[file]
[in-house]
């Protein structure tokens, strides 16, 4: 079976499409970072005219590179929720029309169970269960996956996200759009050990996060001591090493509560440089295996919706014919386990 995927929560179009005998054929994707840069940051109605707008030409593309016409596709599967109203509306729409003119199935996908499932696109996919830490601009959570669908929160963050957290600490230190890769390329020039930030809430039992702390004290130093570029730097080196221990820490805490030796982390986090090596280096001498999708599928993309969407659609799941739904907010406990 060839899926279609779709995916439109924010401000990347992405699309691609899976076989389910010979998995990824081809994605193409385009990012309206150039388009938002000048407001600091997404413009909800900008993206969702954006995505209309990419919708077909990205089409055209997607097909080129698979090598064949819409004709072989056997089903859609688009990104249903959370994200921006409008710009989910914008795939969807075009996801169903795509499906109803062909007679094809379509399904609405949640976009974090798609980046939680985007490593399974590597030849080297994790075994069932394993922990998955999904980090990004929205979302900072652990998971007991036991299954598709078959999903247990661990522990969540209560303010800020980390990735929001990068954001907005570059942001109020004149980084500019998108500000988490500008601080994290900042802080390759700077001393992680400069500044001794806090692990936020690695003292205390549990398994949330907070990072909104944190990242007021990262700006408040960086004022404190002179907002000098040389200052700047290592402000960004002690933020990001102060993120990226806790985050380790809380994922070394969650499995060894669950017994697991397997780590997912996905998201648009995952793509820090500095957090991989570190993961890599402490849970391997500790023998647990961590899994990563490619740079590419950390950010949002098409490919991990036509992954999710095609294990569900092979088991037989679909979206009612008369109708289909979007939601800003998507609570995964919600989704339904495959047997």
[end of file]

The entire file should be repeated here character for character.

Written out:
[in-house]
């Protein structure tokens, strides 16, 4: 079976499409970072005219590179929720029309169970269960996956996200759009050990996060001591090493509560440089295996919706014919386990 995927929560179009005998054929994707840069940051109605707008030409593309016409596709599967109203509306729409003119199935996908499932696109996919830490601009959570669908929160963050957290600490230190890769390329020039930030809430039992702390004290130093570029730097080196221990820490805490030796982390986090090596280096001498999708599928993309969407659609799941739904907010406990 060839899926279609779709995916439109924010401000990347992405699309691609899976076989389910010979998995990824081809994605193409385009990012309206150039388009938002000048407001600091997404413009909800900008993206969702954006995505209309990419919708077909990205089409055209997607097909080129698979090598064949819409004709072989056997089903859609688009990104249903959370994200921006409008710009989910914008795939969807075009996801169903795509499906109803062909007679094809379509399904609405949640976009974090798609980046939680985007490593399974590597030849080297994790075994069932394993922990998955999904980090990004929205979302900072652990998971007991036991299954598709078959999903247990661990522990969540209560303010800020980390990735929001990068954001907005570059942001109020004149980084500019998108500000988490500008601080994290900042802080390759700077001393992680400069500044001794806090692990936020690695003292205390549990398994949330907070990072909104944190990242007021990262700006408040960086004022404190002179907002000098040389200052700047290592402000960004002690933020990001102060993120990226806790985050380790809380994922070394969650499995060894669950017994697991397997780590997912996905998201648009995952793509820090500095957090991989570190993961890599402490849970391997500790023998647990961590899994990563490619740079590419950390950010949002098409490919991990036509992954999710095609294990569900092979088991037989679909979206009612008369109708289909979007939601800003998507609570995964919600989704339904495959047997």